ACS Calls on Treasury Minister to Consider Retail Impact of Track and Trace Regulations

ACS has written to Exchequer Secretary Andrew Jones MP, raising concerns about the impact of the upcoming tobacco ‘track and trace’ regulations on retailers.

The ‘track and trace’ proposals in the EU Revised Tobacco Products Directive, due to come into force in May 2019, aim to introduce a method of tracking the sale of legitimate tobacco products through the supply chain. Up to this point, the Directive has stated that they would only affect the ‘last economic operator before the first retail outlet’ but the latest draft of the regulations includes a number of demands on retailers purchasing tobacco from a wholesaler.

Under the draft regulations, retailers would have to register to receive both an ‘economic operator identifier code’ for their business and a ‘facility identifier code’ for each store, which would need to be presented whenever a transaction with a wholesaler takes place.

There is currently a lack of clarity over the fees associated with applying for these codes, which ACS raised in its submission to the consultation on the regulations in October, along with concern over the associated costs of the proposals such as staff training.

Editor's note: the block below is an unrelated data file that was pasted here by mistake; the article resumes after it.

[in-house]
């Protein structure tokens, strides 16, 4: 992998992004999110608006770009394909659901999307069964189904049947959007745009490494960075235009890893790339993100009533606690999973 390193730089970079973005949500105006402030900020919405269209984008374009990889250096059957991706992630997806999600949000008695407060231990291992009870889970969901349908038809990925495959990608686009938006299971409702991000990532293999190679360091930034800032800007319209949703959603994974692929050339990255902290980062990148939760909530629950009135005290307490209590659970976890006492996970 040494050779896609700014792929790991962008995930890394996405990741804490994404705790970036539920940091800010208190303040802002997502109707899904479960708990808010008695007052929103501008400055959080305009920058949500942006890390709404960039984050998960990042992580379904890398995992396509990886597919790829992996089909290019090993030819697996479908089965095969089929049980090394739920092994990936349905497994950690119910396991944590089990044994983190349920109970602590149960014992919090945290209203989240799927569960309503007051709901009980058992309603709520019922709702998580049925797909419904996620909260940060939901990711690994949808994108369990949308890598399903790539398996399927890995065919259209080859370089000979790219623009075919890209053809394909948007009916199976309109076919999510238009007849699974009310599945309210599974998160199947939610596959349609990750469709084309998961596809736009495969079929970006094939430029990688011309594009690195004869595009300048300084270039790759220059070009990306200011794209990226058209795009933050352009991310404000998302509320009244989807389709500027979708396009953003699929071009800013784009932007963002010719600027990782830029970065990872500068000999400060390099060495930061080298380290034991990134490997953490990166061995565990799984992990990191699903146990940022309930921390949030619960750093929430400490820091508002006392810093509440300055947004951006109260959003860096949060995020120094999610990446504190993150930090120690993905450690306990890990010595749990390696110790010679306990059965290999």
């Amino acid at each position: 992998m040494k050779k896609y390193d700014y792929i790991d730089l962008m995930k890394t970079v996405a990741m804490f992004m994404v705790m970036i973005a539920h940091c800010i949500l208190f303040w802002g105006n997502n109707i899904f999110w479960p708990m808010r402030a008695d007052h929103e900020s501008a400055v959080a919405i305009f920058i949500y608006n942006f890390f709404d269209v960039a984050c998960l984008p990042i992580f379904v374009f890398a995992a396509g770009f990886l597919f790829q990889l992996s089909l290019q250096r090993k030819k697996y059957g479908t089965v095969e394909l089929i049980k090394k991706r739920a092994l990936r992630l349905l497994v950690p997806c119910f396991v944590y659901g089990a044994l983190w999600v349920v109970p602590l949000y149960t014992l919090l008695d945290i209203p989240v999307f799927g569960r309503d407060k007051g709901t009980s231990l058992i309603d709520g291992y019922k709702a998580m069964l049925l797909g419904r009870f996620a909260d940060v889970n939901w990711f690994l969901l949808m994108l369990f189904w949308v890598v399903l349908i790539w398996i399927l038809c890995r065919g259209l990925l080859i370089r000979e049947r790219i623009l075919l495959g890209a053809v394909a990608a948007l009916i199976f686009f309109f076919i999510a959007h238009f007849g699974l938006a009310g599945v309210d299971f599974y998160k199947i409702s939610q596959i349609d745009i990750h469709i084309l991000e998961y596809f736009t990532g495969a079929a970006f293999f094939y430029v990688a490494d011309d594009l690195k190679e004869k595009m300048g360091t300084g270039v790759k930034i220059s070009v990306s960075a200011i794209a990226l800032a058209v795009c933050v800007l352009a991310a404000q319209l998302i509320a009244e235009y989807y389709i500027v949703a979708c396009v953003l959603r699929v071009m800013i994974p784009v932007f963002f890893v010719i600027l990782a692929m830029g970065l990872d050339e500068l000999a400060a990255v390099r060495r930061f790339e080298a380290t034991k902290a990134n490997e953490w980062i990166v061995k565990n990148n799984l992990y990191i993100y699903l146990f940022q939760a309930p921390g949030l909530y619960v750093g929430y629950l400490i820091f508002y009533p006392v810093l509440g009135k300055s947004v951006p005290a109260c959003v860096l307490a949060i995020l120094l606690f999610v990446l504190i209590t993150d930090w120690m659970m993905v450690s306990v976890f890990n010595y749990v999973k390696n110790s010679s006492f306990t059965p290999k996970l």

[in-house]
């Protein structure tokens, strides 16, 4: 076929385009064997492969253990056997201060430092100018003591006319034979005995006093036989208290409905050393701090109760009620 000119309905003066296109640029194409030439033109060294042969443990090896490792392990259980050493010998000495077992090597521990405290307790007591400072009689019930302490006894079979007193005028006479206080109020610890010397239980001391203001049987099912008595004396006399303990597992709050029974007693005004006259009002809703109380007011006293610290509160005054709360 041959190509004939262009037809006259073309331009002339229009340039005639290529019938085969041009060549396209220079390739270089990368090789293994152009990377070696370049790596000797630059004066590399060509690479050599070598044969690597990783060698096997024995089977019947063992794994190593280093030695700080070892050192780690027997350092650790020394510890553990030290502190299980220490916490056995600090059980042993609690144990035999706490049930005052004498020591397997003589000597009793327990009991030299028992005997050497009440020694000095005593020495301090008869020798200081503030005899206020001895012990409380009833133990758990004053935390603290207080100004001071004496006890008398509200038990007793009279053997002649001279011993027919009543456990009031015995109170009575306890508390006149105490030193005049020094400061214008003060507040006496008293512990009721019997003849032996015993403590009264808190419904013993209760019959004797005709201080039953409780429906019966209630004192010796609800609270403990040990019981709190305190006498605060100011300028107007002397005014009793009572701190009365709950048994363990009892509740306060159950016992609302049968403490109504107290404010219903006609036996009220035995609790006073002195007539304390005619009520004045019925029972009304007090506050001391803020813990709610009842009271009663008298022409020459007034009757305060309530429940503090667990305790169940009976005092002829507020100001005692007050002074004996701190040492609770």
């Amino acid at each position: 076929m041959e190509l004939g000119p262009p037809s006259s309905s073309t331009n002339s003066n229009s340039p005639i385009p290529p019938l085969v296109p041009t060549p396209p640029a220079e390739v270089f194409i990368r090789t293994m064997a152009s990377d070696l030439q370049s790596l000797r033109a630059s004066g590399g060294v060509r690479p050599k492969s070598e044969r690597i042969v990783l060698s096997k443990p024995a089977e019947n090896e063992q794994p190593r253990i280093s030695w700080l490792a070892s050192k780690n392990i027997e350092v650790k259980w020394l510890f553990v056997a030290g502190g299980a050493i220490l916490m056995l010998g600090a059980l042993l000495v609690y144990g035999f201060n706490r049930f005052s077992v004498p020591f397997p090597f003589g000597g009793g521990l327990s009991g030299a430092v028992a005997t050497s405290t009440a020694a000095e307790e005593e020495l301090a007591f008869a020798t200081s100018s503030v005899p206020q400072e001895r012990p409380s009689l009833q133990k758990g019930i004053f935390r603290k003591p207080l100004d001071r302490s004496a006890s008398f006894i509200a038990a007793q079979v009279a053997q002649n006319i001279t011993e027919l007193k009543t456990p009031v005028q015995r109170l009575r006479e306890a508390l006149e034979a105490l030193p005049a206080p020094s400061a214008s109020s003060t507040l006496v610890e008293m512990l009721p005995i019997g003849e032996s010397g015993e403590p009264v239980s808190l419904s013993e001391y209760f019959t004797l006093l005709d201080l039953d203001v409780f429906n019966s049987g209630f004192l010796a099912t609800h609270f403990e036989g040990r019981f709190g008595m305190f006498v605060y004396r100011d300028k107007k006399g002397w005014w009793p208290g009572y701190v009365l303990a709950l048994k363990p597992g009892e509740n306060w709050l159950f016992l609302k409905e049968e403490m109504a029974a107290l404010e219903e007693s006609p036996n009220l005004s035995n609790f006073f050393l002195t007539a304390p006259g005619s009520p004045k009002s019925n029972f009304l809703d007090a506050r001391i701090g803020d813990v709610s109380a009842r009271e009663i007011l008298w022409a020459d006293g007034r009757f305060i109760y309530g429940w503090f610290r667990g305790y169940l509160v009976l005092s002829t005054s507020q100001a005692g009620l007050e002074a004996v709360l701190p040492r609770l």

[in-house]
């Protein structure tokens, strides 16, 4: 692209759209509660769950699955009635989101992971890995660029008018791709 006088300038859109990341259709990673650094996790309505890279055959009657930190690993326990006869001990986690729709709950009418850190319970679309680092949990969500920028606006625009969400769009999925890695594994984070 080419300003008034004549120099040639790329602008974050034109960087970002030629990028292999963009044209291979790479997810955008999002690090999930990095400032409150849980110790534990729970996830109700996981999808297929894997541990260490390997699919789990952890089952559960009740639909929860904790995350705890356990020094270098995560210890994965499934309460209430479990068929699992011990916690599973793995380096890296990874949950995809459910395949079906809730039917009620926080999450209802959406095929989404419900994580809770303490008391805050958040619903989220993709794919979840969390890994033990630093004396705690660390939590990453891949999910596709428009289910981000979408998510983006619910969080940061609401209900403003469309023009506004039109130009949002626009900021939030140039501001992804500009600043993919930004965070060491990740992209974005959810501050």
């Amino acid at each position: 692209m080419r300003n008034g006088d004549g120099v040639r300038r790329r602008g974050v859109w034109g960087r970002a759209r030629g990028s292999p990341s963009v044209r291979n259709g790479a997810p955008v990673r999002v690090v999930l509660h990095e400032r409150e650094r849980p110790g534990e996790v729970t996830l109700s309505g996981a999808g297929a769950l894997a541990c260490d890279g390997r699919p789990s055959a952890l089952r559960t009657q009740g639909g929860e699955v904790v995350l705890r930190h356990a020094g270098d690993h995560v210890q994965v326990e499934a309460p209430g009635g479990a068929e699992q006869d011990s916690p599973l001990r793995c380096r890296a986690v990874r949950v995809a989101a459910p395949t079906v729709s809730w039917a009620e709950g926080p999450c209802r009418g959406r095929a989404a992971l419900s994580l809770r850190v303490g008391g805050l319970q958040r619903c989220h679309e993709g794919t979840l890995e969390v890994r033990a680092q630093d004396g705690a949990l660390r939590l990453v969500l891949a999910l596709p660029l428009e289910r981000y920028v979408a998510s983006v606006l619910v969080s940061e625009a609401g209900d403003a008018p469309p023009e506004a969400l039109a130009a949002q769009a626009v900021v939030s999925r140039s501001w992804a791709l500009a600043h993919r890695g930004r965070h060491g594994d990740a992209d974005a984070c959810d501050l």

ACS chief executive James Lowman said: “Tackling the illicit tobacco market must be a top priority, but this should be achieved through local enforcement and strict penalties for offenders. In their current form, the ‘track and trace’ proposals will impose significant cost and time burdens on responsible retailers and act as a registration system for tobacco, the likes of which the UK Government has already ruled out. We are urging the Minister and his colleagues in the Treasury to look closely at the impact of these regulations on retailers in discussions with the EU Commission.”

The government’s response to their consultation on tobacco licensing system for retailers, published in early November, stated that ‘the government does not consider that the case has been made for an additional tobacco supply-chain licensing system aimed specifically at reducing the illicit trade.’

The full letter is available here



This entry was posted by Chris on Thu, 30/11/2017 - 11:25